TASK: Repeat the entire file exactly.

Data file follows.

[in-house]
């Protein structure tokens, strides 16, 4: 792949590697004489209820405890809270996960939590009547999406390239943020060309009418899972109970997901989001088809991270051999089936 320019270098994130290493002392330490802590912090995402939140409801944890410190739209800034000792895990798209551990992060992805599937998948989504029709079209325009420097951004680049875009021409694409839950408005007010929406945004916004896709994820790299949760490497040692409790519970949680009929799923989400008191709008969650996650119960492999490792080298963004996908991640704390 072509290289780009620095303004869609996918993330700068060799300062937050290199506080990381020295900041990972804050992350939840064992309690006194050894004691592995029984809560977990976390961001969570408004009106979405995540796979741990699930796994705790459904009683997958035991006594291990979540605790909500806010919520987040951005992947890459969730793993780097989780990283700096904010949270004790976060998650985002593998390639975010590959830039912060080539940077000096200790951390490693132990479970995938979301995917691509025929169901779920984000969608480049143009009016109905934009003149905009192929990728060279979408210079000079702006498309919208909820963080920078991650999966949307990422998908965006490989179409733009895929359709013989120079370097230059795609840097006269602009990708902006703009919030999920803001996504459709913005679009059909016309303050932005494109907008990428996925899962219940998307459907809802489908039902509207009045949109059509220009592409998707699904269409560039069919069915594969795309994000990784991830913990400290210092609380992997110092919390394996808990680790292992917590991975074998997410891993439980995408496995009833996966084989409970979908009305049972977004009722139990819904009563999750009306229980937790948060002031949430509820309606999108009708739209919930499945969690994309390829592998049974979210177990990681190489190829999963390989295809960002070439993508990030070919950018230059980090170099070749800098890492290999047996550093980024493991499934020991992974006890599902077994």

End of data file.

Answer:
[in-house]
């Protein structure tokens, strides 16, 4: 792949590697004489209820405890809270996960939590009547999406390239943020060309009418899972109970997901989001088809991270051999089936 320019270098994130290493002392330490802590912090995402939140409801944890410190739209800034000792895990798209551990992060992805599937998948989504029709079209325009420097951004680049875009021409694409839950408005007010929406945004916004896709994820790299949760490497040692409790519970949680009929799923989400008191709008969650996650119960492999490792080298963004996908991640704390 072509290289780009620095303004869609996918993330700068060799300062937050290199506080990381020295900041990972804050992350939840064992309690006194050894004691592995029984809560977990976390961001969570408004009106979405995540796979741990699930796994705790459904009683997958035991006594291990979540605790909500806010919520987040951005992947890459969730793993780097989780990283700096904010949270004790976060998650985002593998390639975010590959830039912060080539940077000096200790951390490693132990479970995938979301995917691509025929169901779920984000969608480049143009009016109905934009003149905009192929990728060279979408210079000079702006498309919208909820963080920078991650999966949307990422998908965006490989179409733009895929359709013989120079370097230059795609840097006269602009990708902006703009919030999920803001996504459709913005679009059909016309303050932005494109907008990428996925899962219940998307459907809802489908039902509207009045949109059509220009592409998707699904269409560039069919069915594969795309994000990784991830913990400290210092609380992997110092919390394996808990680790292992917590991975074998997410891993439980995408496995009833996966084989409970979908009305049972977004009722139990819904009563999750009306229980937790948060002031949430509820309606999108009708739209919930499945969690994309390829592998049974979210177990990681190489190829999963390989295809960002070439993508990030070919950018230059980090170099070749800098890492290999047996550093980024493991499934020991992974006890599902077994």